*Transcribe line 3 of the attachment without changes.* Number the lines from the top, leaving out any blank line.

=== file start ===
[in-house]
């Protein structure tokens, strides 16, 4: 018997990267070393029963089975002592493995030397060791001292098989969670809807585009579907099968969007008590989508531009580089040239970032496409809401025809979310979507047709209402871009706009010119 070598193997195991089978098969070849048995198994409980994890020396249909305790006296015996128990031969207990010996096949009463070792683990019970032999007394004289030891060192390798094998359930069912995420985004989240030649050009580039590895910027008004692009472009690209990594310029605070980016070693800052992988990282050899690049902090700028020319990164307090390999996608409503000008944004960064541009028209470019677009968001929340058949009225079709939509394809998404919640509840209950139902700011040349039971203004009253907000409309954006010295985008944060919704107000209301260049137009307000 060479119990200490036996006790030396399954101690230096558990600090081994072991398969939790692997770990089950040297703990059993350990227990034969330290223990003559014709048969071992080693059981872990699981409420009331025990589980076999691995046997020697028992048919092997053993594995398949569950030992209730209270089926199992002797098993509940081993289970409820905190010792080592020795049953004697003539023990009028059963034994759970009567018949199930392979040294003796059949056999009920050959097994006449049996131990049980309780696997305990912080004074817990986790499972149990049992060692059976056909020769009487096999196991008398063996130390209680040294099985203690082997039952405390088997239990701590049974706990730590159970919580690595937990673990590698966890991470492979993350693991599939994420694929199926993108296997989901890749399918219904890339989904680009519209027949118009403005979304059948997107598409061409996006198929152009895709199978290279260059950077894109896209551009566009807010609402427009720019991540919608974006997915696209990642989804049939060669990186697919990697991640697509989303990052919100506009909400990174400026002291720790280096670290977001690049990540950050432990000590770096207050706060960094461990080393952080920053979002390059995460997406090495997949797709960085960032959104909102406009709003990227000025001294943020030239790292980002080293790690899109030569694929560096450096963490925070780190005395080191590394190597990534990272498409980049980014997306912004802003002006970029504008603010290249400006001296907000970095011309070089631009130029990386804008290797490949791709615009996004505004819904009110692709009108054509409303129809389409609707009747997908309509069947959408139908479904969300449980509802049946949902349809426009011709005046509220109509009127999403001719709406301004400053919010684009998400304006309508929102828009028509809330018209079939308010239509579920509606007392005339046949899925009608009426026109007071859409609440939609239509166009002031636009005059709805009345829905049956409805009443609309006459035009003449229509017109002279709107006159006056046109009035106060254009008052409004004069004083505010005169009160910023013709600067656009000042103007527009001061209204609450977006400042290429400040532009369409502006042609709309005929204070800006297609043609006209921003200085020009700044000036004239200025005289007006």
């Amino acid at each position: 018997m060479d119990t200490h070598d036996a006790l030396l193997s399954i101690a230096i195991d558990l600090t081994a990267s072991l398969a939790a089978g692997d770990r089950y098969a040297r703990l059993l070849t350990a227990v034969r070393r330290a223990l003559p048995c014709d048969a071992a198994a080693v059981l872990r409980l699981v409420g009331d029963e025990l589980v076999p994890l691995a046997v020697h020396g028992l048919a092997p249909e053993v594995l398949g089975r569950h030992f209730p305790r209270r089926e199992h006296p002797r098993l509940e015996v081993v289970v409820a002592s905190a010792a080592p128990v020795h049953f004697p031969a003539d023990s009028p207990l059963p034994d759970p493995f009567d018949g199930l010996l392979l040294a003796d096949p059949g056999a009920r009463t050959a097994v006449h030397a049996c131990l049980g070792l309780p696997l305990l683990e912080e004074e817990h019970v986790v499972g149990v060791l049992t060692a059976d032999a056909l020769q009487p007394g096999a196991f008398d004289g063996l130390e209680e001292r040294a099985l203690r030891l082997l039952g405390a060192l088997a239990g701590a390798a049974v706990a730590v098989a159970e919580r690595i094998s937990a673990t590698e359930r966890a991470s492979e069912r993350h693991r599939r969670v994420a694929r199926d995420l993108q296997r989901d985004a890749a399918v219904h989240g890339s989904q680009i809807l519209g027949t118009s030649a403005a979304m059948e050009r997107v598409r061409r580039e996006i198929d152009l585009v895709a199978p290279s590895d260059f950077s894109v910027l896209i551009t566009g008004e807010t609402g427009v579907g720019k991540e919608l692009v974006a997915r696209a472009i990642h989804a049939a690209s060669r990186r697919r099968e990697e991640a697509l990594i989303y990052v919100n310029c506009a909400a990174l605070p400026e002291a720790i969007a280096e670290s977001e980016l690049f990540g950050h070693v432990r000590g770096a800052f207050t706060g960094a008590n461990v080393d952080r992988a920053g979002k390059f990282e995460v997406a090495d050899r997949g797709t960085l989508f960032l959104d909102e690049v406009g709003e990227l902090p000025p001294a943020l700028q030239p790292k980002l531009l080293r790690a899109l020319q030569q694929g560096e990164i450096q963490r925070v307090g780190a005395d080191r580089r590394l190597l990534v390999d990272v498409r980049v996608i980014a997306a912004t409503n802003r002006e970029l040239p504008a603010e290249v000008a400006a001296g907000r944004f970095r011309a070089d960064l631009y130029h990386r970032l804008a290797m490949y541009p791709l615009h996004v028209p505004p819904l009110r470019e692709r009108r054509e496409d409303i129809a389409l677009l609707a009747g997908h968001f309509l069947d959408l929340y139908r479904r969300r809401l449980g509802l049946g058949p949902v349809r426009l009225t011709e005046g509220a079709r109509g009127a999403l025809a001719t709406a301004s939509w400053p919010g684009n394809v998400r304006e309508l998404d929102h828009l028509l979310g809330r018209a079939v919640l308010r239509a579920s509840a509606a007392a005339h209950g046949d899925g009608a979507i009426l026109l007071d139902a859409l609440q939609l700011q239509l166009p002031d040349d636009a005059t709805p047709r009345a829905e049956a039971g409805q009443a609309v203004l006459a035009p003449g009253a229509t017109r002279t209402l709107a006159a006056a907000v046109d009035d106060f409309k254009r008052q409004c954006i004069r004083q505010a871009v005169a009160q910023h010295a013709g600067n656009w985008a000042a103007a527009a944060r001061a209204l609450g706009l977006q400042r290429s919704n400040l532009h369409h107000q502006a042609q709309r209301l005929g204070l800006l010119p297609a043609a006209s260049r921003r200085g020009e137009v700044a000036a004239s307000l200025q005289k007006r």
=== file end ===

């Amino acid at each position: 018997m060479d119990t200490h070598d036996a006790l030396l193997s399954i101690a230096i195991d558990l600090t081994a990267s072991l398969a939790a089978g692997d770990r089950y098969a040297r703990l059993l070849t350990a227990v034969r070393r330290a223990l003559p048995c014709d048969a071992a198994a080693v059981l872990r409980l699981v409420g009331d029963e025990l589980v076999p994890l691995a046997v020697h020396g028992l048919a092997p249909e053993v594995l398949g089975r569950h030992f209730p305790r209270r089926e199992h006296p002797r098993l509940e015996v081993v289970v409820a002592s905190a010792a080592p128990v020795h049953f004697p031969a003539d023990s009028p207990l059963p034994d759970p493995f009567d018949g199930l010996l392979l040294a003796d096949p059949g056999a009920r009463t050959a097994v006449h030397a049996c131990l049980g070792l309780p696997l305990l683990e912080e004074e817990h019970v986790v499972g149990v060791l049992t060692a059976d032999a056909l020769q009487p007394g096999a196991f008398d004289g063996l130390e209680e001292r040294a099985l203690r030891l082997l039952g405390a060192l088997a239990g701590a390798a049974v706990a730590v098989a159970e919580r690595i094998s937990a673990t590698e359930r966890a991470s492979e069912r993350h693991r599939r969670v994420a694929r199926d995420l993108q296997r989901d985004a890749a399918v219904h989240g890339s989904q680009i809807l519209g027949t118009s030649a403005a979304m059948e050009r997107v598409r061409r580039e996006i198929d152009l585009v895709a199978p290279s590895d260059f950077s894109v910027l896209i551009t566009g008004e807010t609402g427009v579907g720019k991540e919608l692009v974006a997915r696209a472009i990642h989804a049939a690209s060669r990186r697919r099968e990697e991640a697509l990594i989303y990052v919100n310029c506009a909400a990174l605070p400026e002291a720790i969007a280096e670290s977001e980016l690049f990540g950050h070693v432990r000590g770096a800052f207050t706060g960094a008590n461990v080393d952080r992988a920053g979002k390059f990282e995460v997406a090495d050899r997949g797709t960085l989508f960032l959104d909102e690049v406009g709003e990227l902090p000025p001294a943020l700028q030239p790292k980002l531009l080293r790690a899109l020319q030569q694929g560096e990164i450096q963490r925070v307090g780190a005395d080191r580089r590394l190597l990534v390999d990272v498409r980049v996608i980014a997306a912004t409503n802003r002006e970029l040239p504008a603010e290249v000008a400006a001296g907000r944004f970095r011309a070089d960064l631009y130029h990386r970032l804008a290797m490949y541009p791709l615009h996004v028209p505004p819904l009110r470019e692709r009108r054509e496409d409303i129809a389409l677009l609707a009747g997908h968001f309509l069947d959408l929340y139908r479904r969300r809401l449980g509802l049946g058949p949902v349809r426009l009225t011709e005046g509220a079709r109509g009127a999403l025809a001719t709406a301004s939509w400053p919010g684009n394809v998400r304006e309508l998404d929102h828009l028509l979310g809330r018209a079939v919640l308010r239509a579920s509840a509606a007392a005339h209950g046949d899925g009608a979507i009426l026109l007071d139902a859409l609440q939609l700011q239509l166009p002031d040349d636009a005059t709805p047709r009345a829905e049956a039971g409805q009443a609309v203004l006459a035009p003449g009253a229509t017109r002279t209402l709107a006159a006056a907000v046109d009035d106060f409309k254009r008052q409004c954006i004069r004083q505010a871009v005169a009160q910023h010295a013709g600067n656009w985008a000042a103007a527009a944060r001061a209204l609450g706009l977006q400042r290429s919704n400040l532009h369409h107000q502006a042609q709309r209301l005929g204070l800006l010119p297609a043609a006209s260049r921003r200085g020009e137009v700044a000036a004239s307000l200025q005289k007006r």